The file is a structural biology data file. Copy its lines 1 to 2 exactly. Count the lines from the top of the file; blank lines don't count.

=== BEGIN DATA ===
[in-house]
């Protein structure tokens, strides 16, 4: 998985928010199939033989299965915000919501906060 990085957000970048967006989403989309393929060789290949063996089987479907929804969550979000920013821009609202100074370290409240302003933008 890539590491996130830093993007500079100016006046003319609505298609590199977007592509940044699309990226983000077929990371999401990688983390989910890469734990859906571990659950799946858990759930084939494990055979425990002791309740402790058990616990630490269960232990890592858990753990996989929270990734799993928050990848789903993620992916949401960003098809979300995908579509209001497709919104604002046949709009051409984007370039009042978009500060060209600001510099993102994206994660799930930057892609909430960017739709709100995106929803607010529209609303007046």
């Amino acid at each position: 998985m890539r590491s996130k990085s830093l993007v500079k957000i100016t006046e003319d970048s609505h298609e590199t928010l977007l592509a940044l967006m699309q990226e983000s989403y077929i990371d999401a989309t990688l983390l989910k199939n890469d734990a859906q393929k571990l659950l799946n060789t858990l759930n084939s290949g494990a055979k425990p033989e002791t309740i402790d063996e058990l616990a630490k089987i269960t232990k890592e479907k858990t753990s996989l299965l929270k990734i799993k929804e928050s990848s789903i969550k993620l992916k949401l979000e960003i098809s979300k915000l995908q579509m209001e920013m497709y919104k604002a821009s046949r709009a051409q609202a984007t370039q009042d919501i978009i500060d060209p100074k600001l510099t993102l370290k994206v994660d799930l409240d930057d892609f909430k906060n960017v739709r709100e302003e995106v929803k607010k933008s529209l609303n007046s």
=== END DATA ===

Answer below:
[in-house]
């Protein structure tokens, strides 16, 4: 998985928010199939033989299965915000919501906060 990085957000970048967006989403989309393929060789290949063996089987479907929804969550979000920013821009609202100074370290409240302003933008 890539590491996130830093993007500079100016006046003319609505298609590199977007592509940044699309990226983000077929990371999401990688983390989910890469734990859906571990659950799946858990759930084939494990055979425990002791309740402790058990616990630490269960232990890592858990753990996989929270990734799993928050990848789903993620992916949401960003098809979300995908579509209001497709919104604002046949709009051409984007370039009042978009500060060209600001510099993102994206994660799930930057892609909430960017739709709100995106929803607010529209609303007046």